How To Speak with Anyone: 3 Tips for Getting Your Point Across Clearly

Does it take a PhD or English major to communicate effectively? Absolutely not! All you need is a willingness to build rapport and a few simple techniques for relating to people in their own style. Once you learn to translate your words into their language, getting people to share your point of view is a breeze.

If you want to project your vision, help others hear your message, and move them to take action, keep reading.

Who is the most effective conversationalist you know? What makes them stand-out in the crowd?

Public figures like Cicero, Napoleon Bonaparte, Winston Churchill and Ronald Reagan live on today because of their verbal prowess. They knew how to move nations with their ideas.

In communicating your ideas in a conversation, have you given thought to the structure you use to get your ideas to stick?

Can you imagine what it would be like to be the most persuasive project manager in your organization? Odds are if you are that person, you’ve put some work into your conversational skills.

If you want to become a skilled conversationalist, here are some practical tips, whether you want to advance your career or simply connect with others more effectively.

1. Adapt Your Style

If you want to get through to people, it helps to meet them on their own turf. For your message to be welcome, you need to sound like one of their tribe. You need to get their attention – the right kind of attention.

Sometimes it makes sense to stand-out in a crowd. The most effective communicators often work hard at blending-in to the environment.

If you want to ask a question, make a statement, or verbally compel someone to act, the first thing you want to do is blend-in. You need to seem familiar, like someone your listener would want to know.

So what’s the easiest way to do that? You can make yourself blend into their world by subtly matching the way they dwell in it – literally mirroring their moves, matching their vocal pitch and volume, adapting yourself to their style of speech. When you reflect what they’re comfortable with, they’re more likely to be comfortable with you.

Have you ever felt annoyed when someone parades into your office and they’re just a little too happy? Have your meetings been derailed by someone talking a bit too loud, interrupting the flow of the meeting and your concentration?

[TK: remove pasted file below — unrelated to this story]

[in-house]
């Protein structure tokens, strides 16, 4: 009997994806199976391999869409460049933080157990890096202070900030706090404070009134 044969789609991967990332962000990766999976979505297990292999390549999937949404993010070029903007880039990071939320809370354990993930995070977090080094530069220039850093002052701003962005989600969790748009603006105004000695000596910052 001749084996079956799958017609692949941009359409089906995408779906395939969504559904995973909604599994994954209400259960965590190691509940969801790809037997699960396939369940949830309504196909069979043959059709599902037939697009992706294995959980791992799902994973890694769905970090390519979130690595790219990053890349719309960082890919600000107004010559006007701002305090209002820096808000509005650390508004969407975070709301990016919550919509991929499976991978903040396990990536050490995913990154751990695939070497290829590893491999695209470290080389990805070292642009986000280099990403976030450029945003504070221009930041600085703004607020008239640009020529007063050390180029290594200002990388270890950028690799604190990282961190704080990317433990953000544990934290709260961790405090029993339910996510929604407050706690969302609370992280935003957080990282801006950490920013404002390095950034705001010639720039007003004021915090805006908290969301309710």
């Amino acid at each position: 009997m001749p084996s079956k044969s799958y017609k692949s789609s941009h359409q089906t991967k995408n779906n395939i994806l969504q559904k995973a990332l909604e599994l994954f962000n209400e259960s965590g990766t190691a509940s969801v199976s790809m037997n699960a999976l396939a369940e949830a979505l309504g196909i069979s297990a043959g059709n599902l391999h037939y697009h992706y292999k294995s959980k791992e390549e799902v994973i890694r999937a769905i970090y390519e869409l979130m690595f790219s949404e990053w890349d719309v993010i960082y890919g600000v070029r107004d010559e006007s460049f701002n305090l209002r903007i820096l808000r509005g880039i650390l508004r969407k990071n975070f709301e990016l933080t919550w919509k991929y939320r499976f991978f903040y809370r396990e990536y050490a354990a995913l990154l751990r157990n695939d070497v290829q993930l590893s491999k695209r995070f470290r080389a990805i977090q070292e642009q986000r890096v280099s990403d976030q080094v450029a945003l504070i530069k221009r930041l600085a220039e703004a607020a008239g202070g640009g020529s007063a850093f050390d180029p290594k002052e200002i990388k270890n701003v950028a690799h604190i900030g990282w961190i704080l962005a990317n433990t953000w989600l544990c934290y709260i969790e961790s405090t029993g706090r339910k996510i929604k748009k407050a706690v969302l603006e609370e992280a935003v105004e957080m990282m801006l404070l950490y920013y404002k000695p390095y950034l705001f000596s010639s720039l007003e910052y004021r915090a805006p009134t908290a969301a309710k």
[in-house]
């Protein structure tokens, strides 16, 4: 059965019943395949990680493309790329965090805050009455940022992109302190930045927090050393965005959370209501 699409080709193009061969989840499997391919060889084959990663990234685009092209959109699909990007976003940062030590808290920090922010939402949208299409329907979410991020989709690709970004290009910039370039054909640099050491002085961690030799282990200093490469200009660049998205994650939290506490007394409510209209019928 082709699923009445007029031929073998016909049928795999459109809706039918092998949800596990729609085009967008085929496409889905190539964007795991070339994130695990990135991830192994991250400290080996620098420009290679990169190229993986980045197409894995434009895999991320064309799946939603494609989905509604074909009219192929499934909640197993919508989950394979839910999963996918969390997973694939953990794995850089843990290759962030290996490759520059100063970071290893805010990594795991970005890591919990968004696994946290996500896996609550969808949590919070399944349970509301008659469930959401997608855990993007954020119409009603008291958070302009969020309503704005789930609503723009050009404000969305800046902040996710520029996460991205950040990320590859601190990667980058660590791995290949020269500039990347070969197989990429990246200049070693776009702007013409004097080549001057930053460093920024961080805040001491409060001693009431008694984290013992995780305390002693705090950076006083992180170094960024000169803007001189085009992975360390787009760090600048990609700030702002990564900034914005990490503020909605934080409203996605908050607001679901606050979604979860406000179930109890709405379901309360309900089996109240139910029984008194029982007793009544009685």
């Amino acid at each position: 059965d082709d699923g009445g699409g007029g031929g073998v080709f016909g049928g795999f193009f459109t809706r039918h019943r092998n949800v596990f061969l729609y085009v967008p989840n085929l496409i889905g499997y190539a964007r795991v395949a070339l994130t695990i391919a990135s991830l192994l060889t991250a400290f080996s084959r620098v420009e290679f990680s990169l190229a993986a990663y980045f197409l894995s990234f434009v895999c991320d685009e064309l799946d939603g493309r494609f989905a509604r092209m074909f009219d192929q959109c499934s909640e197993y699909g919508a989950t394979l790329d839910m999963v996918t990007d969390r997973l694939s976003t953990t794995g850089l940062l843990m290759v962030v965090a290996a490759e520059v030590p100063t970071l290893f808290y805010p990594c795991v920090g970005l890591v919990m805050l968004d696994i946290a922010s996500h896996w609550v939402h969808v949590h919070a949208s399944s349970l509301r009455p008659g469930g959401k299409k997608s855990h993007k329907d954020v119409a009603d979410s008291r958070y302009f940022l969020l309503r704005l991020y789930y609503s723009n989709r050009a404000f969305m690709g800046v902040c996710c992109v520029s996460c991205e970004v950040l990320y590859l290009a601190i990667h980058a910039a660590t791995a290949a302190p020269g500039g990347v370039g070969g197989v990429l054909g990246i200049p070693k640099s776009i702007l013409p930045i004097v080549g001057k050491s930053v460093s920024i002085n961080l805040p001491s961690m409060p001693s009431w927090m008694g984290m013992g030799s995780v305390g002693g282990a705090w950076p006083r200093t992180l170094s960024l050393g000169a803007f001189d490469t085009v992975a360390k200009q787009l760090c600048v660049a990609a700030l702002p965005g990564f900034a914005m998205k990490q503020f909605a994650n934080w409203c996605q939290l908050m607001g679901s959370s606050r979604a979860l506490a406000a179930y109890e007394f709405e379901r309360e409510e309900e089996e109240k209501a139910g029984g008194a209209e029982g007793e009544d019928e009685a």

These people are getting your attention but in all the wrong ways. You might think of them as inconsiderate, maybe even rude. Whatever they have to say is lost on you.

Tailor your tone and style to blend with your listener’s, and you’re sure to stack the deck in your favor.

2. Match Your Speech

Countless studies have shown that people interpret the world around them according to their dominant senses. Some people call it your primary learning style. What you’ll discover in becoming an effective conversationalist is that people will reflect their primary learning style in their speech.

The way a person relates to their world is a called their Representational System: visual, auditory, or kinesthetic – sight, sound or sense. If it seems like you and that certain person are speaking a different language, maybe it’s because you really are!

Here are 3 common situations for understanding how to adapt your style of communication:

1. Sight: Is there someone who just doesn’t SEE eye to eye with you, no matter how plain your message may be?

2. Sound: Is there someone who just can’t HEAR you, even when you think you’re coming in loud and clear?

3. Sense: Is there someone who just won’t FEEL anything except the bone they have to pick with you?

Each of these situations is actually the same kind of problem wearing a different disguise.

If you’re not getting your point across clearly, successful communication may be a simple matter of matching your speech to their Representational System.

If they don’t SEE your point, help them visualize it a little more clearly. If they can’t HEAR your message, explain in words they can understand. If they won’t FEEL anything but the bone they have to pick with you, help them resolve the issues and connect the dots.

3. Ask Pointed Questions

In getting your ideas across verbally, don’t underestimate the power of asking pointed questions. The more deeply you understand your listener or conversation partner, the more relevant your discussions can be. Determine they’re style, get on their turf and use the momentum of the dialogue to communicate what’s on your mind.

You don’t have to be a PhD, English major or even a great orator to get your point across clearly. It just takes a few simple techniques to get the other person to listen, see your point, and move into action. Now that you know how, who will you move into action with your ideas.


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